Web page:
The Supreme Court on Tuesday banned transportation of coal in Meghalaya till February 19, refusing to grant more time to mine owners to transport the coal that has already been extracted.
The apex court ban comes a day after India Today’s special investigative team exposed the dark side of rat-hole mining in Meghalaya. Referring to the India Today report, the court said illegal mining of coal was still on despite the ban by the National Green Tribunal (NGT).
The court rapped the Meghalaya government for failing to curb illegal mining and has asked it to file an affidavit, the India Today report says.
It has been a month since 15 miners have been trapped in a rat-hole mine in East Jaintia Hills District of the state. According to government sources, the rescue operations are still on but may be called off in near future as there are no signs of the trapped men.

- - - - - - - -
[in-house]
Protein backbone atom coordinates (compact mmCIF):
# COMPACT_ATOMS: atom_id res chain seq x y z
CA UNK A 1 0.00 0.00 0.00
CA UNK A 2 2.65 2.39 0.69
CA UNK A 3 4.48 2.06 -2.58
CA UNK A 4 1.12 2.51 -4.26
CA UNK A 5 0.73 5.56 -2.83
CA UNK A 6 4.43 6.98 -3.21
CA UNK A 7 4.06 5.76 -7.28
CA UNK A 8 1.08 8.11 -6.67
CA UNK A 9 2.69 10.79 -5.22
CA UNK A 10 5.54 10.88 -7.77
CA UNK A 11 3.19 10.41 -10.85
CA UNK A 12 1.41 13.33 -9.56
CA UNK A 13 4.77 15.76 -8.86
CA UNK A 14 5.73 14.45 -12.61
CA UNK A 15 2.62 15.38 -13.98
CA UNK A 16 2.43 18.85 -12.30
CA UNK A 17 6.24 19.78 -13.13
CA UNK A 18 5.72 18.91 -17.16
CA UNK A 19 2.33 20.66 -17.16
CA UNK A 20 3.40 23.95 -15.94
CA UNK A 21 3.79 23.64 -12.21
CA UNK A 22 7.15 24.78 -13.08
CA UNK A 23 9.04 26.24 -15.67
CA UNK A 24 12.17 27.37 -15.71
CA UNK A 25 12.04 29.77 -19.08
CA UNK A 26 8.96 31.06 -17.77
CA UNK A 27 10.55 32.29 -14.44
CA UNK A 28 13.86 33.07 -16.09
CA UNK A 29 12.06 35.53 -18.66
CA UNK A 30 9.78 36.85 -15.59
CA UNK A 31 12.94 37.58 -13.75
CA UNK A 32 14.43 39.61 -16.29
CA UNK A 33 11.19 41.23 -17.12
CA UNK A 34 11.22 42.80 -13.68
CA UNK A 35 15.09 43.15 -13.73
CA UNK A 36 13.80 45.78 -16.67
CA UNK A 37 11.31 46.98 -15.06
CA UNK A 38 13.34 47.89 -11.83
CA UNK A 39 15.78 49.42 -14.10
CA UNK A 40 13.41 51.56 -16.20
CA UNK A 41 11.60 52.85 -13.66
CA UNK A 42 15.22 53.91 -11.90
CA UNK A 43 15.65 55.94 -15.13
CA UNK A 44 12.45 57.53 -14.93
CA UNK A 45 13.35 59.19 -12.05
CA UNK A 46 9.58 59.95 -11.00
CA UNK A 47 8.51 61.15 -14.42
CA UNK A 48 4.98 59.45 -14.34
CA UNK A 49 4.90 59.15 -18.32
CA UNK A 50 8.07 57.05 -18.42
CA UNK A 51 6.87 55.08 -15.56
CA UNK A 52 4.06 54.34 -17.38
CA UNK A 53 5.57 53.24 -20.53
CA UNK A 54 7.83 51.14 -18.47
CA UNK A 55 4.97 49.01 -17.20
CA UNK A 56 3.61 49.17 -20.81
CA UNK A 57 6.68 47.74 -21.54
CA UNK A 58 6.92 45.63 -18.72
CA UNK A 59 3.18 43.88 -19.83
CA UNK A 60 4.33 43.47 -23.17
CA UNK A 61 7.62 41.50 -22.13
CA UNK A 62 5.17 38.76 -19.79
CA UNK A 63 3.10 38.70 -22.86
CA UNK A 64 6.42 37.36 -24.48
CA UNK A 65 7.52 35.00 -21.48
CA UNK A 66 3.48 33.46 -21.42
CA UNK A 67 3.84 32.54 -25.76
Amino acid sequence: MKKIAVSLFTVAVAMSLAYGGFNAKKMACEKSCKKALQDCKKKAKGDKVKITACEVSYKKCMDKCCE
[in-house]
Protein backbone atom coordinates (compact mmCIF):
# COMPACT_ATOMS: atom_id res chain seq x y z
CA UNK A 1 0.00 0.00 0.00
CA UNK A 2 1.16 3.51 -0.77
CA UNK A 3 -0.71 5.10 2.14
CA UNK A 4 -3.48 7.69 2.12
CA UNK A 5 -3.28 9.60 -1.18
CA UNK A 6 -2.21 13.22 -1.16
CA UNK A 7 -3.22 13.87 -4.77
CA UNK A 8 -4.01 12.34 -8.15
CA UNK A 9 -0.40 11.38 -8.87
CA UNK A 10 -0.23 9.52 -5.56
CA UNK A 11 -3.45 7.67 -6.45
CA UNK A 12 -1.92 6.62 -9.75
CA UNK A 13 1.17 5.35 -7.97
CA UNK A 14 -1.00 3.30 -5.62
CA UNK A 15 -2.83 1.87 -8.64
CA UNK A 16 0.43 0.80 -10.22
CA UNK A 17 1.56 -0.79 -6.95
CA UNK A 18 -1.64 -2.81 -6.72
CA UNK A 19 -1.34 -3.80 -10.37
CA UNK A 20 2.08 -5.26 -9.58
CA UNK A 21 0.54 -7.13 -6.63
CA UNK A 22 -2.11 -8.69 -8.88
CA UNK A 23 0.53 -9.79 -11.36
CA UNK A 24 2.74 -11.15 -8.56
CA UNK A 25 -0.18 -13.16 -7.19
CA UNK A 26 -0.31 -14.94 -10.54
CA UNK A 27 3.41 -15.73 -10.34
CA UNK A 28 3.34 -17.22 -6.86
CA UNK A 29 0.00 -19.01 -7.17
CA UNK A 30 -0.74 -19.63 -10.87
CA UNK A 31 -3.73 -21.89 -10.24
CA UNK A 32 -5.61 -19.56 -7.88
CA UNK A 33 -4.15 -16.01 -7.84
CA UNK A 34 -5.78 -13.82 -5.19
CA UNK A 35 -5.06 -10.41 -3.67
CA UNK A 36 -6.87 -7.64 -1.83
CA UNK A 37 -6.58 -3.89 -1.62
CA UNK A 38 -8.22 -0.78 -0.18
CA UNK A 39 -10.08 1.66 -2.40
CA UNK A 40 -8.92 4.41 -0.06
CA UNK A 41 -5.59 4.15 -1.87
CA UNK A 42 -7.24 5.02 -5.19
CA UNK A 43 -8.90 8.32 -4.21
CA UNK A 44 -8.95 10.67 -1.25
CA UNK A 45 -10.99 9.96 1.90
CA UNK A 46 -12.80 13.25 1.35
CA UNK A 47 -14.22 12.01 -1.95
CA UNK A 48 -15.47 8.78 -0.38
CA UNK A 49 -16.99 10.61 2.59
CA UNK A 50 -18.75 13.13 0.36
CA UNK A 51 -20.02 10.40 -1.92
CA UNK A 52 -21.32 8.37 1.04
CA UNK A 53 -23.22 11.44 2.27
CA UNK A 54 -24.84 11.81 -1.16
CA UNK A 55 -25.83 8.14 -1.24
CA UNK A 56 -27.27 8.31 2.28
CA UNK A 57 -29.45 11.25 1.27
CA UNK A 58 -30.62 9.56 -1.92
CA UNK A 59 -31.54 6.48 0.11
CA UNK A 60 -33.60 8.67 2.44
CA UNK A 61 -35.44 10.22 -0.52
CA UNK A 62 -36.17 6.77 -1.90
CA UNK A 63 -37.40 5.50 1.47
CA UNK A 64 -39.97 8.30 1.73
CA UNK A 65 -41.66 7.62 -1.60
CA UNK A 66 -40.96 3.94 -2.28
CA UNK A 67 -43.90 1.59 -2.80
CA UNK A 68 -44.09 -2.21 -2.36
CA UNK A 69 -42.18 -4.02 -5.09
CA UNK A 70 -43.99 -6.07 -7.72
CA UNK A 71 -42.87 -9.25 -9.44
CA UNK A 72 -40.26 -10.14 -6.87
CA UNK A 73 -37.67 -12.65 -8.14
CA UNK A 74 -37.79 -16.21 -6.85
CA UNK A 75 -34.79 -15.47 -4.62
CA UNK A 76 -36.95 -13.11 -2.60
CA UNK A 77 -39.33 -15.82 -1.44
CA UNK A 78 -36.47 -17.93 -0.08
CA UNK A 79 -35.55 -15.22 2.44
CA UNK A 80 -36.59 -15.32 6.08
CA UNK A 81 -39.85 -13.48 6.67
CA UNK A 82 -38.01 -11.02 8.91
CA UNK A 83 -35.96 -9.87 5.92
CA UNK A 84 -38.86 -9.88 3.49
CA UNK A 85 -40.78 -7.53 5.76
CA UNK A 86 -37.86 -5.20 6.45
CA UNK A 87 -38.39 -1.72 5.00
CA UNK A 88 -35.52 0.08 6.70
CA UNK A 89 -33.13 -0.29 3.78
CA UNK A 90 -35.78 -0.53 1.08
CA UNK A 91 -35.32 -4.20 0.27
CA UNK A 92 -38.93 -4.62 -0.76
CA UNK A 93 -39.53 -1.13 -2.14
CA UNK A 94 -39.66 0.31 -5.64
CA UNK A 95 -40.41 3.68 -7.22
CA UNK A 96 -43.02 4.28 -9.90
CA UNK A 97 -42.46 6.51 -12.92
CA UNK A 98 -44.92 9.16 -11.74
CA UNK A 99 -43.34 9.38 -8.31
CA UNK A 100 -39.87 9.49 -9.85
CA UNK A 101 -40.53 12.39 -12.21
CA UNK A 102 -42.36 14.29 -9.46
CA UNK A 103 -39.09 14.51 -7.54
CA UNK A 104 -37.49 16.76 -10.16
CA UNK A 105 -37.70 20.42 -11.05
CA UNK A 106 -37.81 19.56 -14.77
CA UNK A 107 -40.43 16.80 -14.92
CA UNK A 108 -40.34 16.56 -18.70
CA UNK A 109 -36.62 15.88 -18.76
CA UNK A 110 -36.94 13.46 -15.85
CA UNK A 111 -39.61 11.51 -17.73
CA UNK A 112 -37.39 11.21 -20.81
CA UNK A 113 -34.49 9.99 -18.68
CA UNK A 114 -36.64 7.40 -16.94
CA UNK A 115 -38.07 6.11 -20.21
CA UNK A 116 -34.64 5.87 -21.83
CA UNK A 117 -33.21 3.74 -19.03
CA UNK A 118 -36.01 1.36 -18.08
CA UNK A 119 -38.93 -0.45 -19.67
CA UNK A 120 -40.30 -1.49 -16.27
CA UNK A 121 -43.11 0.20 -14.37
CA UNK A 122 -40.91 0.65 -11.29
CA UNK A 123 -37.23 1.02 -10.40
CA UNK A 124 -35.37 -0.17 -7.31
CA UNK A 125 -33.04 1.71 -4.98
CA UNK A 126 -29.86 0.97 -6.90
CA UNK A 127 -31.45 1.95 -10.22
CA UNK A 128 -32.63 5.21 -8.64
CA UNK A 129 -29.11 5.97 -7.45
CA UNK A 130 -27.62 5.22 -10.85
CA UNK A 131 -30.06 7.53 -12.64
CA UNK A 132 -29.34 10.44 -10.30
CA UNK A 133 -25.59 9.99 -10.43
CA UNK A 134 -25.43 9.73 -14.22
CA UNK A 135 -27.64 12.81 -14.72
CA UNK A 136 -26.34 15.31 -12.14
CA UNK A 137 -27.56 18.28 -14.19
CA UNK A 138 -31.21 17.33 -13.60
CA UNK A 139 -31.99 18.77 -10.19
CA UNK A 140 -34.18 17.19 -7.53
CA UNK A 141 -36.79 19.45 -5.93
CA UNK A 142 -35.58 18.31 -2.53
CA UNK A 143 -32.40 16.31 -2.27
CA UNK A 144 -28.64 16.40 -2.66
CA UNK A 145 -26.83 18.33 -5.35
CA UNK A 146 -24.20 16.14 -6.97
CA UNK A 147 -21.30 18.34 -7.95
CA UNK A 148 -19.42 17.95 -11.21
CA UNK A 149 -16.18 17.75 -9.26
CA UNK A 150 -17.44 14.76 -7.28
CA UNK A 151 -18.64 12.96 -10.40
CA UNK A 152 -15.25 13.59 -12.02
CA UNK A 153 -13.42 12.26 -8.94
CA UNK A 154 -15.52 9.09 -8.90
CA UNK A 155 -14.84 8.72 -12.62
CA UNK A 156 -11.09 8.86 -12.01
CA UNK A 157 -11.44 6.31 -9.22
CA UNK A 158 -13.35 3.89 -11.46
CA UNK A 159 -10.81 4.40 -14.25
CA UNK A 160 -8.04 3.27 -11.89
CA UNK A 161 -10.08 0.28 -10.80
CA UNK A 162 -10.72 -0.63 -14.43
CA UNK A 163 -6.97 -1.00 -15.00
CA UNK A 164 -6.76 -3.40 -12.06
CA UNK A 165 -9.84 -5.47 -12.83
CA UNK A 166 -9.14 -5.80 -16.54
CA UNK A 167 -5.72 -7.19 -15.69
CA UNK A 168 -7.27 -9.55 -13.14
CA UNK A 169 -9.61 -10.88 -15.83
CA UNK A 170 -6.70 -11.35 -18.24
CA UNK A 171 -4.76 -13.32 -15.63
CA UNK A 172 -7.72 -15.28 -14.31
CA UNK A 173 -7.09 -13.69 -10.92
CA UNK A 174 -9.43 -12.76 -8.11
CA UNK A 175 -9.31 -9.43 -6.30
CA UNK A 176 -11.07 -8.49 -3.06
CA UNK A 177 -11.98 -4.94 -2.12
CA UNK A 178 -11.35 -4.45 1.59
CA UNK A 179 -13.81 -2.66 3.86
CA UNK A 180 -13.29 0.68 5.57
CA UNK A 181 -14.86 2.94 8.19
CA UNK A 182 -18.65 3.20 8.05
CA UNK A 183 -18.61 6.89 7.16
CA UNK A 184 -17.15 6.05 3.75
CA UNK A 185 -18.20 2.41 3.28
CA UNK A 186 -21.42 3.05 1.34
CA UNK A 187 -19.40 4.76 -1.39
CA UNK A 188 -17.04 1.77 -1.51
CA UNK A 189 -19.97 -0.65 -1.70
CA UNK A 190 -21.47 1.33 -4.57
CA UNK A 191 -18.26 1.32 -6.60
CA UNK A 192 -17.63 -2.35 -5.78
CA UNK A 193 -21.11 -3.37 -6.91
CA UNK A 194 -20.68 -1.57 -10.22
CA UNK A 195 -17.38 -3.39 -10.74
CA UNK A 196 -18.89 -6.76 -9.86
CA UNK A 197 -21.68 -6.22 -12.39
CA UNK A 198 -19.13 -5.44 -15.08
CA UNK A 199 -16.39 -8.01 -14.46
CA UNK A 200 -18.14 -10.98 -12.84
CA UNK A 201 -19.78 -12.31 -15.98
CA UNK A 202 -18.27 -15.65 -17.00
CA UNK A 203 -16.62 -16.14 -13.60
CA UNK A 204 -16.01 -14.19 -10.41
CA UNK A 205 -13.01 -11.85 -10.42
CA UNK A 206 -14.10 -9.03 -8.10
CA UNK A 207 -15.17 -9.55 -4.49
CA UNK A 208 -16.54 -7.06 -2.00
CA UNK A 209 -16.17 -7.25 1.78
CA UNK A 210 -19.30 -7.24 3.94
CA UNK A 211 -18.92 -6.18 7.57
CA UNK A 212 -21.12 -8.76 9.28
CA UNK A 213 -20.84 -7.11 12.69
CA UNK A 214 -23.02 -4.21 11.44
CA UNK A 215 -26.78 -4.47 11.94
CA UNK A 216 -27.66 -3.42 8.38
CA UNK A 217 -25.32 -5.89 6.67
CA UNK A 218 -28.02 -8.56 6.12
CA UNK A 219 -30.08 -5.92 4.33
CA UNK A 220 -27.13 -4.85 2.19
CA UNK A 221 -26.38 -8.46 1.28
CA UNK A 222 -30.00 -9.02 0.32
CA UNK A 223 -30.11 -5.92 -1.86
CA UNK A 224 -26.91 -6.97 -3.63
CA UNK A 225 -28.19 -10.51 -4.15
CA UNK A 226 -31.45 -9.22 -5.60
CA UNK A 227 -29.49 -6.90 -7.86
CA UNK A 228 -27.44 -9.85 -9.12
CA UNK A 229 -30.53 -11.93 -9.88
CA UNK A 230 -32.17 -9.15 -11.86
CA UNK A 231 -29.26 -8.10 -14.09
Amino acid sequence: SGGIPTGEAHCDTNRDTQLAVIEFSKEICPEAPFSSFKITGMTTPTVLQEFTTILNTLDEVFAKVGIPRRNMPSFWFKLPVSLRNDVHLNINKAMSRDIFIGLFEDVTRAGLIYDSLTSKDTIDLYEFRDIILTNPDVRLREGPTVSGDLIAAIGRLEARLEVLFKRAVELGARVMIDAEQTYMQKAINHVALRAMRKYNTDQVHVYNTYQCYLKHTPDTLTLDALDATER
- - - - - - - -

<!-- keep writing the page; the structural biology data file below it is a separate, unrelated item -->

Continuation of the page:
On December 4 last year, the Supreme Court, while hearing a plea by the State Coordination Committee of Coal Owners and Mine Dealers’ Forum, had allowed transportation of extracted coal till January 31 this year.
The next date of hearing for final disposal was fixed for January 15. Earlier, the court had extended the deadline for transportation several times.
As on May 31 last year, the extracted coal yet to be transported stood at 1,76, 655 metric tonnes.
A month after 15 miners got trapped in an illegal coal mine in Meghalaya, a group of social activists recently released a citizens’ report, urging the Supreme Court to crackdown on coal mining and the coal mafias in the state.
According to the report filed by social activists social activists Agnes Kharshing, Amita Sangma, Angela Rangad, Michael N Syiem, the Meghalaya government “actively colluded in helping coal miners” to extract coal, blatantly flouting the ban set by the National Green Tribunal (NGT).
In November last year, the Meghalaya government had challenged the NGT ban in the Supreme Court. Human rights lawyer, Colin Gonsalves, was appointed the amicus curiae in the case by the court.
The NGT ban came in April, 2014 following a plea by the All Dimasa Students’ Union and Hasao District Committee. On November 12 last year, the court had appointed senior advocate Colin Gonsalves the amicus curiae as the petitioners were not represented.